hi- good column as always, thanks. i have a slightly different view on this– since there is a lot of pressure on pastors, music directors, choirs, etc., wouldn’t it make sense to make the worship service more participatory for the congregation, rather than having all the focus on the “worship leaders?” as you know, i like the idea of the pastor interacting directly with the congregation during worship, asking questions and having the congregants talk with each other and then share with the entire congregation. or somehow finding some other way for people in the pews to truly participate and not just spectate.
don’t get me wrong, i think your sermons are great– but i find myself wanting to have more of a feel for a true congregational experience in worship, with less of a leader vs. them kind of thing, which is the traditional way of doing church (except for Quakers of course, and maybe I’m leaning more in that direction…).
of course good orderly presbyterians will probably hate my thoughts on this, just thought i’d share : ).
In general I agree with you. The point I’m trying to make today is more about the reality of where we are not where we would like to be. Like it or not, we are in a place where the “congregation” leans on the leaders during worship. One way start to change this is to help folks realize that they have a responsibility in worship as well.
I also hope to remind churches (this is an issue regardless of size, denomination or demographic) that they need to think about how their actions have repercussions. I pray that folks don’t realize that when they tell the Pastor off just before worship or argue with them it hurts the worship service. This isn’t to say the disagreement isn’t important or that Pastor’s can’t be wrong, but we need to think about when we do this.
We need to partner with the Spirit, not against it.
Amen, Pastor! And you know that you’re always welcome at Sunrise Hunter Mill on Thursday mornings 10:30 for our interdenominational service. I am so blessed to be among those folks and could probably get lazy and skip on Sunday mornings because of Thursdays. But then the Spirit nudges me out with great expectation. Worship is worship and is not necessarily assigned a day. Who said, “Let all you do be an act of worship.”?
For Marilyn: How about sermon talk backs after worship for discussion? This might especially work during summer single service.
I think one way to help people realize exactly what goes on as a worship leader is to encourage more people to get involved AS a worship leader. And to perhaps make it easer or some how more inviting/less intimidating to do this (though I admit I have no idea how exactly to do this). Perhaps have some new, different opportunities to participate in the service? That means we also have to realize that not every idea will work and be ready to accept the failures with grace.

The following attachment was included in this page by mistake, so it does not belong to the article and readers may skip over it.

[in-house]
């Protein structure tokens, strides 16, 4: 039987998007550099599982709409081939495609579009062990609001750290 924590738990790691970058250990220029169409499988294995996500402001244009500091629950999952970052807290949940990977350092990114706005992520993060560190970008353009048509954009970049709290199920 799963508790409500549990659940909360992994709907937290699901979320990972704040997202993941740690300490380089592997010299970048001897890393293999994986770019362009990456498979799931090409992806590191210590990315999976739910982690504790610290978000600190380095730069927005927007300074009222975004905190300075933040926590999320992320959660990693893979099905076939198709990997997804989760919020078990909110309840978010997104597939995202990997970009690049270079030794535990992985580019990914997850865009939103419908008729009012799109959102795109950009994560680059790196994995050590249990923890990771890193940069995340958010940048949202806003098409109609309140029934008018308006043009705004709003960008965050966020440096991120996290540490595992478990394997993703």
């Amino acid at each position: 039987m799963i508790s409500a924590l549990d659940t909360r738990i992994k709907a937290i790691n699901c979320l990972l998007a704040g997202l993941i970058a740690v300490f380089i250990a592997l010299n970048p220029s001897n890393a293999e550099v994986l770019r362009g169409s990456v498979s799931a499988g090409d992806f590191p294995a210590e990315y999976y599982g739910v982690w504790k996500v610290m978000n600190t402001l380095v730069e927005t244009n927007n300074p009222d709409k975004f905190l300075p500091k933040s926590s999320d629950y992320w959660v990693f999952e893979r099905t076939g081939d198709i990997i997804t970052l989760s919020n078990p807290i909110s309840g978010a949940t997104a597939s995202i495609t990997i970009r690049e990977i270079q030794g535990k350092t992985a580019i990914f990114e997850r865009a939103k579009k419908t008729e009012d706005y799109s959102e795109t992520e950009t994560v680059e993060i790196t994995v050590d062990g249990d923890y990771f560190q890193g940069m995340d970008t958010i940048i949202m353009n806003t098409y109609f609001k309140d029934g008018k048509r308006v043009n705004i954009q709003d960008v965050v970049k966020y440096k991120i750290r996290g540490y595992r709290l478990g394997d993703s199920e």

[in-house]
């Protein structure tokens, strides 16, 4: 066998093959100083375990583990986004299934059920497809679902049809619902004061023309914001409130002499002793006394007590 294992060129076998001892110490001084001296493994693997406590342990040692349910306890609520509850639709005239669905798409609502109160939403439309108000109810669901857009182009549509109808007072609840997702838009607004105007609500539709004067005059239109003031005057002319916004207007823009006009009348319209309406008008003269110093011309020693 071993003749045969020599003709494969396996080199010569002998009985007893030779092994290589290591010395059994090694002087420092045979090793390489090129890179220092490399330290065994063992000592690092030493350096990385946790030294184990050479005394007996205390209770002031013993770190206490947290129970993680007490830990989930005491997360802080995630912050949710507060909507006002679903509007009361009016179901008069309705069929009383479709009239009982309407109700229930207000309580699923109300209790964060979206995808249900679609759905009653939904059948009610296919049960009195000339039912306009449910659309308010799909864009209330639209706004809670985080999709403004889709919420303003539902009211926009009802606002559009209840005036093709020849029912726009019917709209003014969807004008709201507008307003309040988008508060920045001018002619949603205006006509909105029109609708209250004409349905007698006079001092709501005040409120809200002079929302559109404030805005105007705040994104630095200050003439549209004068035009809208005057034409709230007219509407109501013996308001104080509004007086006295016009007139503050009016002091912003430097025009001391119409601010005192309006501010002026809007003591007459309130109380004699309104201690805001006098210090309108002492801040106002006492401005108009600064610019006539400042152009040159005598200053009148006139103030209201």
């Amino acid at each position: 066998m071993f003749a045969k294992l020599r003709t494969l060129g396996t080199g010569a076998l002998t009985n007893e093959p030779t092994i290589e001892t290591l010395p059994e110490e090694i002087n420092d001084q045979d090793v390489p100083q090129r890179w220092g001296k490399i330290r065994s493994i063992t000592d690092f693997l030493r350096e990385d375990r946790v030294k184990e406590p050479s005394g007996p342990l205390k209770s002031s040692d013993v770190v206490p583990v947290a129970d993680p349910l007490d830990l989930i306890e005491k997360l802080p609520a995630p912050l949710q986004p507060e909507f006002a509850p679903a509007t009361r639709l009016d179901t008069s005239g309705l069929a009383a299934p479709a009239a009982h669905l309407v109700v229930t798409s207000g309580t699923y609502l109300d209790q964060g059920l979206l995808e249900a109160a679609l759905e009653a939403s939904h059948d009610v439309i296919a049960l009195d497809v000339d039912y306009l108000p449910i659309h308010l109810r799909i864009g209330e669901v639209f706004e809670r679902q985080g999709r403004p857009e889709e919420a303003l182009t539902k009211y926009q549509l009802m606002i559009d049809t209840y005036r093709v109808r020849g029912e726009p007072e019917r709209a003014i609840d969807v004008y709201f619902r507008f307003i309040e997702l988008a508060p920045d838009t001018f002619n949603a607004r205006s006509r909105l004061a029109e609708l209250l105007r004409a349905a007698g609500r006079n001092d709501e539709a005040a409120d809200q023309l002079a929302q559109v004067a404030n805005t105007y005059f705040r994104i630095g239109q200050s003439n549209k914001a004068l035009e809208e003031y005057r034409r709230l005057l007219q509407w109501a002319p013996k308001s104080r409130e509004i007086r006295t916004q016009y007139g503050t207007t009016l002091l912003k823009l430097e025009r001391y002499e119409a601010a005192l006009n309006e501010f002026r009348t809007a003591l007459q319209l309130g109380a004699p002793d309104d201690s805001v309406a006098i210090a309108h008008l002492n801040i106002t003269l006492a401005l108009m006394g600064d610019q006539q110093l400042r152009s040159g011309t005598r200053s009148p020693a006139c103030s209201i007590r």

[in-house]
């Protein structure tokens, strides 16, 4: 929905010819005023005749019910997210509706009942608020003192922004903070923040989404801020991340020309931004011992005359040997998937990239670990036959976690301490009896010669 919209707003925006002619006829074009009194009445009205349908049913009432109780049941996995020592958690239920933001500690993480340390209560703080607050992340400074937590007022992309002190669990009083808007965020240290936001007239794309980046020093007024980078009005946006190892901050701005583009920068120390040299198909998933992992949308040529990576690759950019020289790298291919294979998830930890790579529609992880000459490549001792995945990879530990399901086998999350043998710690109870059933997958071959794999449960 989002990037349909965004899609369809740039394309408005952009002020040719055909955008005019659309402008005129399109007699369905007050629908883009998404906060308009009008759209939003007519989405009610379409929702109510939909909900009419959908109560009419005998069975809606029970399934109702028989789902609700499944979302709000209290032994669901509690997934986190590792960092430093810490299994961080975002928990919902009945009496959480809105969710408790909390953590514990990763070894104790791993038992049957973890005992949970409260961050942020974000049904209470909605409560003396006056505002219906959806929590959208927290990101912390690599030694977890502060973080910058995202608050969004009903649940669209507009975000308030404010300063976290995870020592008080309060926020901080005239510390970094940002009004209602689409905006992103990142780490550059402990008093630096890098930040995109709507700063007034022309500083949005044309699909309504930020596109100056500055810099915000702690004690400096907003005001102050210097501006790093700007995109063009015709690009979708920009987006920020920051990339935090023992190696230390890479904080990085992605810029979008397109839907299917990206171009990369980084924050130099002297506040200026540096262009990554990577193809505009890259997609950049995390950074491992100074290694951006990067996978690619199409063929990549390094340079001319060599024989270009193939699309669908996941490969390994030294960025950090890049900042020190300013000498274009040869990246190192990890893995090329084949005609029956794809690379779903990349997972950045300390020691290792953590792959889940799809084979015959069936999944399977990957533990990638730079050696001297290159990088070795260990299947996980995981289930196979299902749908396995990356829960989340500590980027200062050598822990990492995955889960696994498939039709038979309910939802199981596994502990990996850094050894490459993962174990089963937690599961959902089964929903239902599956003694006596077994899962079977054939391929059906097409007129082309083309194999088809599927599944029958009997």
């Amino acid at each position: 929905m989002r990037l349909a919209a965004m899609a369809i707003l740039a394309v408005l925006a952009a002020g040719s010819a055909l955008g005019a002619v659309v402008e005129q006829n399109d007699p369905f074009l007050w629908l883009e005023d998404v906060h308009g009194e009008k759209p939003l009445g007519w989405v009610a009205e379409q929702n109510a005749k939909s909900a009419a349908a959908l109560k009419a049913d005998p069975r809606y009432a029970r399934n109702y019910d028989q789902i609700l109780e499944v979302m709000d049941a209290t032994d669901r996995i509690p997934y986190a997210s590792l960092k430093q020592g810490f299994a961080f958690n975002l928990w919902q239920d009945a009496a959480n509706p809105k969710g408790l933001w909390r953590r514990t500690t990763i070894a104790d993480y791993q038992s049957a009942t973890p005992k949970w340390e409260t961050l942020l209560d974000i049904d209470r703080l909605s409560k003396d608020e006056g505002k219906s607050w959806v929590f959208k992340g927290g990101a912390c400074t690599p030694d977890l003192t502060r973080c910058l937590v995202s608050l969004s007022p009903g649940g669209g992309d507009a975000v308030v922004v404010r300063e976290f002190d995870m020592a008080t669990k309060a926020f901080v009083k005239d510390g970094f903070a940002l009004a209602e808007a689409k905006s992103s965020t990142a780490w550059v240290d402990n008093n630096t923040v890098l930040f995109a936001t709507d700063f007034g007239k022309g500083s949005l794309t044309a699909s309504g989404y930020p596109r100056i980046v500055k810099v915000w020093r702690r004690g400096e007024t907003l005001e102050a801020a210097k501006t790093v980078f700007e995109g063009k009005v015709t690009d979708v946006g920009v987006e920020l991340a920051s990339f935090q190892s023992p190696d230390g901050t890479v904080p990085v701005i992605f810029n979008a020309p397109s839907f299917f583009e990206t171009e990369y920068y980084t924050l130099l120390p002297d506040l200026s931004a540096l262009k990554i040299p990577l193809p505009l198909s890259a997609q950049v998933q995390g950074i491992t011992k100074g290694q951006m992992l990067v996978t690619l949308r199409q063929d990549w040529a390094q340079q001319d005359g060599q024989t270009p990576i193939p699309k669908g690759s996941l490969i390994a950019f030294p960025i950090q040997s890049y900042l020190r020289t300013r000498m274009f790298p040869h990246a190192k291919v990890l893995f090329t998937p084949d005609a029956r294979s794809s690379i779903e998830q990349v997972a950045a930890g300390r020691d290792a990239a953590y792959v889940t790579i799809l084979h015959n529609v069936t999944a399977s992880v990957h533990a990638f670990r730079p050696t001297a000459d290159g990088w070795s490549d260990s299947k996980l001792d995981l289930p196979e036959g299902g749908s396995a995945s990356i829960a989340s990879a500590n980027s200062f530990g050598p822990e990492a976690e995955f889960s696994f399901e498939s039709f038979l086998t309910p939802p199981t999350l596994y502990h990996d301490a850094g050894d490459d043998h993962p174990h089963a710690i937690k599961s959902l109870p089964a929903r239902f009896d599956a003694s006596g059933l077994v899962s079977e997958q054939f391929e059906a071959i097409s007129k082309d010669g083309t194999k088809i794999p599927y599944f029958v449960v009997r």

I also think people don’t realize exactly how much time goes into worship preparation. Perhaps an outline of what the staff does each week, how far in advance Barbara selects the hymns so that the music complements the message of the day. The art work on the bulletin covers. None of this happens by accident, and unless you happen to be hanging out in the office on a weekday you would never know.
I have been encouraged to see some new folks trying out roles as lay leaders, and even audio folks. I think that when you have a responsibility in the service, no matter how great or small, you take greater notice of exactly what goes on and as a result on the Sundays when you are “just there to worship” – you approach worship with the manner you reference above – esp. the 1st 3 bullets.
Marilyn – as for your desire for more interaction. My thing with that is I feel its more appropriate for smaller groups. For one, how would you feel if you were a visitor and showed up and were expected to discuss an issue during the service? Second – I would feel that the stopping/starting involved in incorporating that kind of interaction would be disruptive to my sense of worship. But I am also one of those who takes a deep breath when we do the “mosh pit of love” and who never claps. I think that’s the challenge that a lot of folks in the pews don’t get. Especially in our congregation, we are so diverse there can never be a service that gives everyone everything – but if you approach the service using some of the things Geoff mentions above, you can get something out of ANY service.
Well now, just how long does moderation take? I sent this 23 hours ago? 🙂 Is anybody out there?
Sorry Eleanor… I thought you were a registered user who doesn’t need approval. Thanks for sharing your thoughts.